Based on the 5 stops and 437.5 miles to drive. I will spend 6.7 hours driving and 19 hours charging for a total of 25.7 hours. This won't help me with my goal of attempting to make it in a day. So what is better, trying to speed up my driving or be more conservative in my consumption to make it to LA? Speeding up 5 MPH does not help much. Increasing my average speed from 65 MPH to 70 MPH only saves a half hour, and it will probably have a negative impact my consumption rate. However reducing my consumption rate so that I get 3.6 miles per KWh or better handily improves my recharge times saving over 2 hours.

So how can I accomplish this? Multiple changes in the behavior of my driving will play a lot into this. There was a great blog posting on the Tesla website by Elon Musk on how driving behavior affects range in an electric car. By having the tires properly inflated, using cruise control for constant speed, restricting climate control, closing windows, level road driving can help significantly. Also drafting and keeping the eDrive meter in the first band has helped many ActiveE drivers achieve 3.5 to 4.0 Mile/kWh consumption rates.Also, preconditioning the batteries (pre-heating or cooling the batteries to an optimal temperature before starting my drive) may help as well.

The route I will be taking is somewhat hilly, but I can control the other elements for the most part. I will have to practice these techniques for the trip or look for another alternate route. So there could be the Plan C contingency, but it will truly test these techniques. More on that next time.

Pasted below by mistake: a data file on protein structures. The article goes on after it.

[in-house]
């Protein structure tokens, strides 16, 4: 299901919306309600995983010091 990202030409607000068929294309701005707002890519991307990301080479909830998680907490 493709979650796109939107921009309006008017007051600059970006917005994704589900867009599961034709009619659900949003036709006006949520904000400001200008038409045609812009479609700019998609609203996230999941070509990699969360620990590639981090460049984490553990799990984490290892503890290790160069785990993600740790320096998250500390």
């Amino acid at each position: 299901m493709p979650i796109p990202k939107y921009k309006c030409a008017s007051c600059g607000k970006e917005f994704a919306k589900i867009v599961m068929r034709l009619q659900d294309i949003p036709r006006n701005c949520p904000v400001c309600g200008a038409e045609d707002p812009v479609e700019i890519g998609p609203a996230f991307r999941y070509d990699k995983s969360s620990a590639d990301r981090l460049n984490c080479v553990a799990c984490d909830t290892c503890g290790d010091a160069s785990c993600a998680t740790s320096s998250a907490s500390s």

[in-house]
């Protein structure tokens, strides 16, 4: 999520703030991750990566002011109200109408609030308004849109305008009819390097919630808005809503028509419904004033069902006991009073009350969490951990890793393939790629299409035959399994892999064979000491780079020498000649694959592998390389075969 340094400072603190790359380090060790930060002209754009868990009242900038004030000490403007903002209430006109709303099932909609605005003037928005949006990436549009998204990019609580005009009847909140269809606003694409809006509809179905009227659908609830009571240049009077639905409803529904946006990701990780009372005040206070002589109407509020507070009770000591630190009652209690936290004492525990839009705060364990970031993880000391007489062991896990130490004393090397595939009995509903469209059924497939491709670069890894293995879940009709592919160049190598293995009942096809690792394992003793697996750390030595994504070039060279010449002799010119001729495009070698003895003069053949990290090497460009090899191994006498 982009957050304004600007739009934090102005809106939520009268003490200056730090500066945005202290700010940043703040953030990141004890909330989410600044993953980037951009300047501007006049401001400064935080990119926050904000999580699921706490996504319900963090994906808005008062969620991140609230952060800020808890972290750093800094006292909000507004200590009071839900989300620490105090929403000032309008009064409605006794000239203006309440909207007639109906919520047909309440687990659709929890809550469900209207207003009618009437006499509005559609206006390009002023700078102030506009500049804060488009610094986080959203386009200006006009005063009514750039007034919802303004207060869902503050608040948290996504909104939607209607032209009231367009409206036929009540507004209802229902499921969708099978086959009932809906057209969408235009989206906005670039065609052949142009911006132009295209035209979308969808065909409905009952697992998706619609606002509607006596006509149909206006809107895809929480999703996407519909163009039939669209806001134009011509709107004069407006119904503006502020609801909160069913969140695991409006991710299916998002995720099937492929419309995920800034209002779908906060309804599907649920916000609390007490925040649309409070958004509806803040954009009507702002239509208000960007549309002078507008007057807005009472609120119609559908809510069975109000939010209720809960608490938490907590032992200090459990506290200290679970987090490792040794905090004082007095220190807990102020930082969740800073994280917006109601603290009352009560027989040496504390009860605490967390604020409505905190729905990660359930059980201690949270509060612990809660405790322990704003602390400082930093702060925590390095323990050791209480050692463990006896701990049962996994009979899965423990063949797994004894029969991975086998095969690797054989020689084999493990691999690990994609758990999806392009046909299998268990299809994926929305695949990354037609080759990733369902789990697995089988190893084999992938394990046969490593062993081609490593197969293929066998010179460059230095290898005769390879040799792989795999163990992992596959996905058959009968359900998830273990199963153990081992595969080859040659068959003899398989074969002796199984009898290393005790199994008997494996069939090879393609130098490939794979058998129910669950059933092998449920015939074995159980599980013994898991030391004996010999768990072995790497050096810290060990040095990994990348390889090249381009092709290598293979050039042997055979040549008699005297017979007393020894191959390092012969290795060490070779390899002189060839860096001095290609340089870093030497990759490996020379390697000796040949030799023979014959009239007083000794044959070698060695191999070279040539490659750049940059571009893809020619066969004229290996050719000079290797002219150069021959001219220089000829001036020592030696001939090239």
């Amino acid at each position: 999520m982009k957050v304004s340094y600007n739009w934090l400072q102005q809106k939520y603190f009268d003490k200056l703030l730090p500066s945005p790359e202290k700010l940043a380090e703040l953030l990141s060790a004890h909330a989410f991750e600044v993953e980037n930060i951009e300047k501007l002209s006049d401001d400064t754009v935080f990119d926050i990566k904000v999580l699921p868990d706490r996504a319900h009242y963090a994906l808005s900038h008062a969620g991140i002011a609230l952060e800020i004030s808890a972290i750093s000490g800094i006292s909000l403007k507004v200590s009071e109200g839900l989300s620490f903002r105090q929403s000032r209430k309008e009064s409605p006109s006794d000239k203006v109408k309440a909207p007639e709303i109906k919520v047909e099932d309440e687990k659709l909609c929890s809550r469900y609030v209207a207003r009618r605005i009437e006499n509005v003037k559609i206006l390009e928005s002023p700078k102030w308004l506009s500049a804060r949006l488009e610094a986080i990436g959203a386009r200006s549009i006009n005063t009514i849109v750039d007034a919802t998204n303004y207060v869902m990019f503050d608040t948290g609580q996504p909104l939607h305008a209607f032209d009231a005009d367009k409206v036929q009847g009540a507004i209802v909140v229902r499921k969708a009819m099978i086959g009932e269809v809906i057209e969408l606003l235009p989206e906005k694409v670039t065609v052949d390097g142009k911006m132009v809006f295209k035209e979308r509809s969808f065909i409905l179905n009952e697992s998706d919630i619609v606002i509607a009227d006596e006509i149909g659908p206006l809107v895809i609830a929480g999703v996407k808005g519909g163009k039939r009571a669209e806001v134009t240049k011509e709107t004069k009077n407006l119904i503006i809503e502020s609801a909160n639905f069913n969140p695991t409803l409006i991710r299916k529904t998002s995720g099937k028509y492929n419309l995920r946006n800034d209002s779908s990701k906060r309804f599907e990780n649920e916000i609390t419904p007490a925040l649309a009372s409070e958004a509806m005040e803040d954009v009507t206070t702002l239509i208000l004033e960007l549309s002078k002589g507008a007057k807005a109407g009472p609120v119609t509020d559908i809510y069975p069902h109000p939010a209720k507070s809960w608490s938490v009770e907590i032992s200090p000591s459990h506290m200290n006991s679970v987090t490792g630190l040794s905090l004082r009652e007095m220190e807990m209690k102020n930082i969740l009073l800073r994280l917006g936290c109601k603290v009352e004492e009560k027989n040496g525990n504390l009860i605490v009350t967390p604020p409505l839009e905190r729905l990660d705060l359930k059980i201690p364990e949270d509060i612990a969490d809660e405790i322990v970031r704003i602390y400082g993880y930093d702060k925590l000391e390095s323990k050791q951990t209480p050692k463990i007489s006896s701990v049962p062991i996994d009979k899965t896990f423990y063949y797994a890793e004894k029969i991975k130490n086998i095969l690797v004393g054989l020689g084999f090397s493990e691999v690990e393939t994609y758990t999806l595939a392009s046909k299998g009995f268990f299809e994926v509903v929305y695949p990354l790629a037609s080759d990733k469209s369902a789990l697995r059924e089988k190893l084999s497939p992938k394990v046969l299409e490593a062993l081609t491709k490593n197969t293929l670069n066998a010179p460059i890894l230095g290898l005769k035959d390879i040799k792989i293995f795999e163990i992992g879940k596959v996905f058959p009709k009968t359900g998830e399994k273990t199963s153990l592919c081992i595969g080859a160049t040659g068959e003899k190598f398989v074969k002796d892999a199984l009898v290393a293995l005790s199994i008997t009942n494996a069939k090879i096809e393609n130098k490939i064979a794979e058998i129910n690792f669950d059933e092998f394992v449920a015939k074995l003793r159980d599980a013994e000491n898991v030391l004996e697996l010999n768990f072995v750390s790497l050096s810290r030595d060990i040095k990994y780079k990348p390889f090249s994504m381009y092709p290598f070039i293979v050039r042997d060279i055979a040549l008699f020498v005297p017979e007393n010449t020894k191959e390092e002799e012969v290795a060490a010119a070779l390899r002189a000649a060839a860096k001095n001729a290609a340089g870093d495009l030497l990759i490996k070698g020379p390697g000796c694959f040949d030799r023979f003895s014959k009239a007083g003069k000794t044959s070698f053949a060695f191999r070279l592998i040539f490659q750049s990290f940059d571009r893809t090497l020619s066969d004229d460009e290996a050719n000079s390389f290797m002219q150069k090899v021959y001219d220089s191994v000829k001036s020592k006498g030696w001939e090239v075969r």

Saturday, August 18, 2012

The Plan B Route and Charging Options

OK, so King City may or my not happen in time, so I need to plan out some alternate routes. So to back up a little...When you drive an electric car and are planning a trip, you need to take several important points into consideration. What are the types of charging available on your route and do you have the correct adapters to charge the car? The BMW ActiveE uses something called an SAE J-1772 connector to charge the vehicle. This is a pistol like connector that is very intelligent. It uses a series of signals from the charging station to ensure a clean connection before it ever sends electricity, it communicates charge rate information  and can provide information regarding the level of capacity between the vehicle and the charging station. Most of the current day electric cars and plug in hybrids use the J-1772 standard.